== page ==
But it doesn’t have to be that way, according to Terry Fellner, a battery service veteran and president of Thermoil Inc., a manufacturer of products designed to enhance the lives of non-sealed lead acid batteries.

“Deep-cycle batteries require more maintenance than a starting battery and are more expensive because of the amount of power they need to generate,” he told us. “So it really does pay off for owners to take some basic precautions and protect their investment in these types of batteries. Many of these batteries will just flat out die if they are left dormant for months at a time, so owners should really be vigilant in their service of them.”

Below are four tips for better RV battery life:

1. Know why RV batteries “die” in the first place. 
The most common causes of battery failure are loss of electrolyte due to heat or overcharging (“running dry”), corrosion, sulfation, undercharging, vibration, freezing, use of tap water rather than distilled water and just plain old age.

2. Consider the climate at the location of your RV. 
All batteries self-uncharge when they are not in use, and warm weather actually makes things worse. In cold climates, batteries lose about 3 percent of their charge per month; in warmer climates, a battery can lose 8 to10 percent of its charge per month, just from sitting there.

If your RV or boat is not in use, charge the battery at least once every other month if it’s in a cold climate and once a month if it’s in a warmer one. Partially uncharged batteries deteriorate faster than fully charged ones.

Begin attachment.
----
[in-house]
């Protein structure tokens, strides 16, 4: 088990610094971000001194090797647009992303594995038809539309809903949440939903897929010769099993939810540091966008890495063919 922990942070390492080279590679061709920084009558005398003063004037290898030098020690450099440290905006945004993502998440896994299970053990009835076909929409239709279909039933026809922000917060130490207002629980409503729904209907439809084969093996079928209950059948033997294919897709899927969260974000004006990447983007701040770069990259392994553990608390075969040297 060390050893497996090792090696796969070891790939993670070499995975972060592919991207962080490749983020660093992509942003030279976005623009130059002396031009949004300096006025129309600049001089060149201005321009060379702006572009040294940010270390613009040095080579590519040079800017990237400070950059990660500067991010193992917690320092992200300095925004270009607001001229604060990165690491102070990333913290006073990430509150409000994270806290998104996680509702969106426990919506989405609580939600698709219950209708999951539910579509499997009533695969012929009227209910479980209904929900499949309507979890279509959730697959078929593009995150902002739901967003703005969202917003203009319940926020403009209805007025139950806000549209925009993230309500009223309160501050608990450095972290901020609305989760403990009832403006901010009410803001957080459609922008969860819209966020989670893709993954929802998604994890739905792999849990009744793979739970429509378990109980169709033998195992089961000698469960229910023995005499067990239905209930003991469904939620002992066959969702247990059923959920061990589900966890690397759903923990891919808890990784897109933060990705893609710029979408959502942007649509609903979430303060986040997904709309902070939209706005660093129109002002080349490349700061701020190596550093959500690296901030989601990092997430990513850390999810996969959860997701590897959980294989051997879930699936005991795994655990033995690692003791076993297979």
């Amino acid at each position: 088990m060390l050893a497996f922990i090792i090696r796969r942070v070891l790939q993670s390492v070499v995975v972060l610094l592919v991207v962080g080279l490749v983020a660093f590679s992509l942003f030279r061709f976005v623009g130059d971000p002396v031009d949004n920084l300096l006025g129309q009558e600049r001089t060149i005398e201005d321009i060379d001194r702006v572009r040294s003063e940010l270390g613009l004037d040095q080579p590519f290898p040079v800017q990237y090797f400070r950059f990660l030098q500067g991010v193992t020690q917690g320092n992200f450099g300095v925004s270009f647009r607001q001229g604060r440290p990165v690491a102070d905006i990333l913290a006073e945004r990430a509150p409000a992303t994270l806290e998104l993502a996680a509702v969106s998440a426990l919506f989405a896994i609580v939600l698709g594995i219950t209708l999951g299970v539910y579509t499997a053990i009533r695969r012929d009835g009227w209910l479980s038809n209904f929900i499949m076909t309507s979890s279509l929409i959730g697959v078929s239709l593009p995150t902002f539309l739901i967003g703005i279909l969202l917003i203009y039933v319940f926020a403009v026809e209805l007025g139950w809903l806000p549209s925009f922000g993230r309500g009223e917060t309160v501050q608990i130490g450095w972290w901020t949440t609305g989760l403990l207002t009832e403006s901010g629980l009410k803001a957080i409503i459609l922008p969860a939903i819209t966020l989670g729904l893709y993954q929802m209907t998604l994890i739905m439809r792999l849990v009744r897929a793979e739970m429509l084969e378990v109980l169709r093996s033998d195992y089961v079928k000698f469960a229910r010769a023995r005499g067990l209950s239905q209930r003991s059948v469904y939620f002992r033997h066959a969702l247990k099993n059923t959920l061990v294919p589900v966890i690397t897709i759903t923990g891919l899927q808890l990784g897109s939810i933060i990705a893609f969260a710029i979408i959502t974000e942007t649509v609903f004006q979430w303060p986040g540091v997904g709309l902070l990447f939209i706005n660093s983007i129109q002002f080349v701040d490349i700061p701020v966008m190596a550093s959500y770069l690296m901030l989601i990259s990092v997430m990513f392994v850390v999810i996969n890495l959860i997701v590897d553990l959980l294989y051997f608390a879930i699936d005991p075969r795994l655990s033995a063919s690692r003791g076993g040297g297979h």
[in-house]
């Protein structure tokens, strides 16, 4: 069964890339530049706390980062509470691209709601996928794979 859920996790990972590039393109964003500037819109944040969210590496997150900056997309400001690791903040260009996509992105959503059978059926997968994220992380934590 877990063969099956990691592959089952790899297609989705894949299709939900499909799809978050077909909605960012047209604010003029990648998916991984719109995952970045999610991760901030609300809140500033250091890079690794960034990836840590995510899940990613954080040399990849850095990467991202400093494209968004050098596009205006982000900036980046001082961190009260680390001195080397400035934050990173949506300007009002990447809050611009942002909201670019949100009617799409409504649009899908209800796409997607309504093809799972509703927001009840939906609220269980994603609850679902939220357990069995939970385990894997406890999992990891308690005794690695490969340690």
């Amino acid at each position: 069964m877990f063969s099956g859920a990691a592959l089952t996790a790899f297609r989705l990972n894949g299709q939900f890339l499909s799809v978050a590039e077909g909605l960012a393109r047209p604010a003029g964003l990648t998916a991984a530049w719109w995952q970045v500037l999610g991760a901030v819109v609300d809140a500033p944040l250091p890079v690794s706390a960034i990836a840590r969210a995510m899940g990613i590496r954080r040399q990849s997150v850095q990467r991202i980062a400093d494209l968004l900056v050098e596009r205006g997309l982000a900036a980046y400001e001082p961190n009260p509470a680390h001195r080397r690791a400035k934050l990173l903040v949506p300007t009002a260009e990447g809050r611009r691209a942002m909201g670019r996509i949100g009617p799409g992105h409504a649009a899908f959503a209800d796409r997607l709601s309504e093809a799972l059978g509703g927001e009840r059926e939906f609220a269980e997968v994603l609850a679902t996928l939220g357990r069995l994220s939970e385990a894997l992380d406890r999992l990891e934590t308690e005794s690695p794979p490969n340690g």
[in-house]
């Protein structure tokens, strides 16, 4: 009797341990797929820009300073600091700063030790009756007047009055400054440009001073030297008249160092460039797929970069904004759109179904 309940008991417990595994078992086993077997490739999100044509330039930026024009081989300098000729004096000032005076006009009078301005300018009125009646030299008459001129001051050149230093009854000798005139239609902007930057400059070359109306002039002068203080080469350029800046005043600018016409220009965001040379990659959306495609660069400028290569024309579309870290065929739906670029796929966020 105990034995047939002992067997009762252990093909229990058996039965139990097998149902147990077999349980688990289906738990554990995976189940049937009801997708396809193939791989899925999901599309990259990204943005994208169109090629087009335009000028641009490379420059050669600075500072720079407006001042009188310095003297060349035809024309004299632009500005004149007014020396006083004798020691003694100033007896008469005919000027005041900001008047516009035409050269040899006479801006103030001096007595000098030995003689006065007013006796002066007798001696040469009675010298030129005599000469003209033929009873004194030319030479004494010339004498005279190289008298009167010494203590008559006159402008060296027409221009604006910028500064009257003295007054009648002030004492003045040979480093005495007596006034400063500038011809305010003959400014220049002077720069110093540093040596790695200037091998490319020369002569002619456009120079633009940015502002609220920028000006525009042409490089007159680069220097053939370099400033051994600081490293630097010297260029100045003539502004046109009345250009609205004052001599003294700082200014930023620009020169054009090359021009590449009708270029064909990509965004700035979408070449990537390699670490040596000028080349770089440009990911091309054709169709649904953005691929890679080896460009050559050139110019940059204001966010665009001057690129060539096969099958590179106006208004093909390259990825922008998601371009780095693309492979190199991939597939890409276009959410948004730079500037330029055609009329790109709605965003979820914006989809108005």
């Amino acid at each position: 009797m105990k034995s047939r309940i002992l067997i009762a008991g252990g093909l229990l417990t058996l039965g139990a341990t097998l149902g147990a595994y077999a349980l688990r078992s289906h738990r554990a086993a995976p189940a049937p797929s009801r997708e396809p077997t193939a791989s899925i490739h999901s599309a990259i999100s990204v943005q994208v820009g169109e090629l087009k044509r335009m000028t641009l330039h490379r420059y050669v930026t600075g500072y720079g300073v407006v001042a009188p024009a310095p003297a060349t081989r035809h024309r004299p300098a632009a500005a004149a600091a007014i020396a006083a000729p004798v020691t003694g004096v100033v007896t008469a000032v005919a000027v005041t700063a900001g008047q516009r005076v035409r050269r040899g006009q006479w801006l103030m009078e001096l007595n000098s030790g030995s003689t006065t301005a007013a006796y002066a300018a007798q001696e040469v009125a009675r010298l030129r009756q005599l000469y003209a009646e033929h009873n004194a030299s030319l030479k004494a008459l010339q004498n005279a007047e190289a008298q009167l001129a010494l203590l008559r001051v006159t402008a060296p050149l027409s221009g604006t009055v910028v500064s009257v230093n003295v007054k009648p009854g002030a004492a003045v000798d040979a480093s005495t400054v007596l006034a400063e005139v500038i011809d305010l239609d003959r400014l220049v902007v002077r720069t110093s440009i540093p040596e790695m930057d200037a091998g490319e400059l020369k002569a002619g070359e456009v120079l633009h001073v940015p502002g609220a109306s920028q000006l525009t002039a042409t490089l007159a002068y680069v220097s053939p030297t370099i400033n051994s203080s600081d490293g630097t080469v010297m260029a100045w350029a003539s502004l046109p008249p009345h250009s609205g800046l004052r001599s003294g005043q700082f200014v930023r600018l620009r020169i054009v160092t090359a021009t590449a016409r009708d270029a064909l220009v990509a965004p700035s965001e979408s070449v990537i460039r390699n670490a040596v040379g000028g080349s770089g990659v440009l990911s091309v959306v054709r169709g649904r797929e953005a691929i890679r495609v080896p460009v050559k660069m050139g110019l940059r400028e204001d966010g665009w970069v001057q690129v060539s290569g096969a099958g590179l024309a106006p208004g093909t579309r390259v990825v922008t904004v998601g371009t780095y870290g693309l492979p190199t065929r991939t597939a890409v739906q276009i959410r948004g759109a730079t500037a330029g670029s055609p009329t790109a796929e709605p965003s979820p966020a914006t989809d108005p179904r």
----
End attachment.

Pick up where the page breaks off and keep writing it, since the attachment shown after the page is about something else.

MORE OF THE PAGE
3. Watch the volts too.
When not in use, your battery should never fall below 12.45 volts or it will start to sulfate and go bad. Once sulfated, batteries become very difficult to completely charge back up. In fact, trying to charge a battery once it has sulfated usually heats up the battery, which warps the plates and ultimately destroys it.

4. Investigate using a “battery de-mister.” 
A battery de-mister increases battery life and shelf life, maintains battery chemistry, reduces charge time, eliminates corrosion and greatly reduces water consumption. It also diminishes the risk of explosion and helps keep your battery working under any condition from -50 F to 400 F, according to Fellner.

“RVs and boats are serious investments for their owners, and their users need reliability from their batteries not only for enjoyment, but also for safety,” says Fellner. “Taking care of the battery not only protects your financial investment, but it also protects the owners and their families, who rely on those vehicles being able to get them where they are going and back again.”

GPS Shows Big Brother Your Driving

Without GPS, you’re driving along the highway in your company car, seemingly free as a bird.

But how would you like it if someone back in corporate headquarters could suddenly find out exactly where you are, where you’ve been and how fast you’ve been going?